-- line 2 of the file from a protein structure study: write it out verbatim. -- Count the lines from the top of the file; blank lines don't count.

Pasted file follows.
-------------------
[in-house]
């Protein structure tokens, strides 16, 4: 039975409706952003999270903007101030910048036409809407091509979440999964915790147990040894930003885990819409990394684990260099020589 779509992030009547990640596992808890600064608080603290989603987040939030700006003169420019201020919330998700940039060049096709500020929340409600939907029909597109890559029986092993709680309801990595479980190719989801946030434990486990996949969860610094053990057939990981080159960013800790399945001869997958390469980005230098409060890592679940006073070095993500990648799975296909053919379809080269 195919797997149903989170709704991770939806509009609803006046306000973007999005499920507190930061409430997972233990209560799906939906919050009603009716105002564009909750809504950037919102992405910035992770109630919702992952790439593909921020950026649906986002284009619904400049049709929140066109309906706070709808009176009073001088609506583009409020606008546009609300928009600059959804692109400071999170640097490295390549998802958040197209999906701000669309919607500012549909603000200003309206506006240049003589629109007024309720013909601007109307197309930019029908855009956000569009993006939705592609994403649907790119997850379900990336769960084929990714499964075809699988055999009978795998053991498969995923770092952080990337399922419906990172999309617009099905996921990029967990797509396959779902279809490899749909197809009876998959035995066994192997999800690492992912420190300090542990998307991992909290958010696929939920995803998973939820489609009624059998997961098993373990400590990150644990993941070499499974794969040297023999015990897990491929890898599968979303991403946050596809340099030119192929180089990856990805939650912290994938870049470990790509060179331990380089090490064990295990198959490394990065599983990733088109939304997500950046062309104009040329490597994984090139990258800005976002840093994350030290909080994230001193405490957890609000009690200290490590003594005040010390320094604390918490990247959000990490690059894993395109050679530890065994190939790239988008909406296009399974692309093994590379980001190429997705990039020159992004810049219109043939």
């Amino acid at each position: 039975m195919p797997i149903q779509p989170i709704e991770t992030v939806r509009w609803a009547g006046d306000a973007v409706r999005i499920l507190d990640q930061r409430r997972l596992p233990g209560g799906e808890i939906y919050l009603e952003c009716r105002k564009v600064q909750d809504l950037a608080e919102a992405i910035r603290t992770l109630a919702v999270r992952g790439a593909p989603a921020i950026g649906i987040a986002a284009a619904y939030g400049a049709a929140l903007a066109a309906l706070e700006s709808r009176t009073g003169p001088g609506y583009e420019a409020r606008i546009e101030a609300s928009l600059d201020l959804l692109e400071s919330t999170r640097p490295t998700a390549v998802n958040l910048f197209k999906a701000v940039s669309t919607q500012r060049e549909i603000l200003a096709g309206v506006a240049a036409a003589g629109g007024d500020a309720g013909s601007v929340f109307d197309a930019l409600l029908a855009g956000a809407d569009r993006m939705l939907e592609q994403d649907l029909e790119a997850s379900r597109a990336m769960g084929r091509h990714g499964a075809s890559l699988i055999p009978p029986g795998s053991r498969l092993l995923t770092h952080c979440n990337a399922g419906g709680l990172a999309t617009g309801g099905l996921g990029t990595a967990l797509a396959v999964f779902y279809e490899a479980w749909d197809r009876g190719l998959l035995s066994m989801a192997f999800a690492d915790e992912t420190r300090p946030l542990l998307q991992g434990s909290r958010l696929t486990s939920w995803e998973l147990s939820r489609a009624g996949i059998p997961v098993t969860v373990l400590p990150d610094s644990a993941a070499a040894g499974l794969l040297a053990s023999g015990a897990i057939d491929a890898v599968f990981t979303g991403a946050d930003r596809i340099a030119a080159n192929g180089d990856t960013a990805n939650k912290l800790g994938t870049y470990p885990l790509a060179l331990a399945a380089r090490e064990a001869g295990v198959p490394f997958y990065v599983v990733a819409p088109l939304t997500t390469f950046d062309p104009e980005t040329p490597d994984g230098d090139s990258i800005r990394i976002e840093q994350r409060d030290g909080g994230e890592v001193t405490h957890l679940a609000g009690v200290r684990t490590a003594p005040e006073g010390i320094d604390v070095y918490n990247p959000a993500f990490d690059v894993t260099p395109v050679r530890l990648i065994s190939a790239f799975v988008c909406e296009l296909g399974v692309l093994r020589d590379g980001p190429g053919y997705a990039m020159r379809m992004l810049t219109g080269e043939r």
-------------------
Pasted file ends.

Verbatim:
């Protein structure tokens, strides 16, 4: 039975409706952003999270903007101030910048036409809407091509979440999964915790147990040894930003885990819409990394684990260099020589 779509992030009547990640596992808890600064608080603290989603987040939030700006003169420019201020919330998700940039060049096709500020929340409600939907029909597109890559029986092993709680309801990595479980190719989801946030434990486990996949969860610094053990057939990981080159960013800790399945001869997958390469980005230098409060890592679940006073070095993500990648799975296909053919379809080269 195919797997149903989170709704991770939806509009609803006046306000973007999005499920507190930061409430997972233990209560799906939906919050009603009716105002564009909750809504950037919102992405910035992770109630919702992952790439593909921020950026649906986002284009619904400049049709929140066109309906706070709808009176009073001088609506583009409020606008546009609300928009600059959804692109400071999170640097490295390549998802958040197209999906701000669309919607500012549909603000200003309206506006240049003589629109007024309720013909601007109307197309930019029908855009956000569009993006939705592609994403649907790119997850379900990336769960084929990714499964075809699988055999009978795998053991498969995923770092952080990337399922419906990172999309617009099905996921990029967990797509396959779902279809490899749909197809009876998959035995066994192997999800690492992912420190300090542990998307991992909290958010696929939920995803998973939820489609009624059998997961098993373990400590990150644990993941070499499974794969040297023999015990897990491929890898599968979303991403946050596809340099030119192929180089990856990805939650912290994938870049470990790509060179331990380089090490064990295990198959490394990065599983990733088109939304997500950046062309104009040329490597994984090139990258800005976002840093994350030290909080994230001193405490957890609000009690200290490590003594005040010390320094604390918490990247959000990490690059894993395109050679530890065994190939790239988008909406296009399974692309093994590379980001190429997705990039020159992004810049219109043939």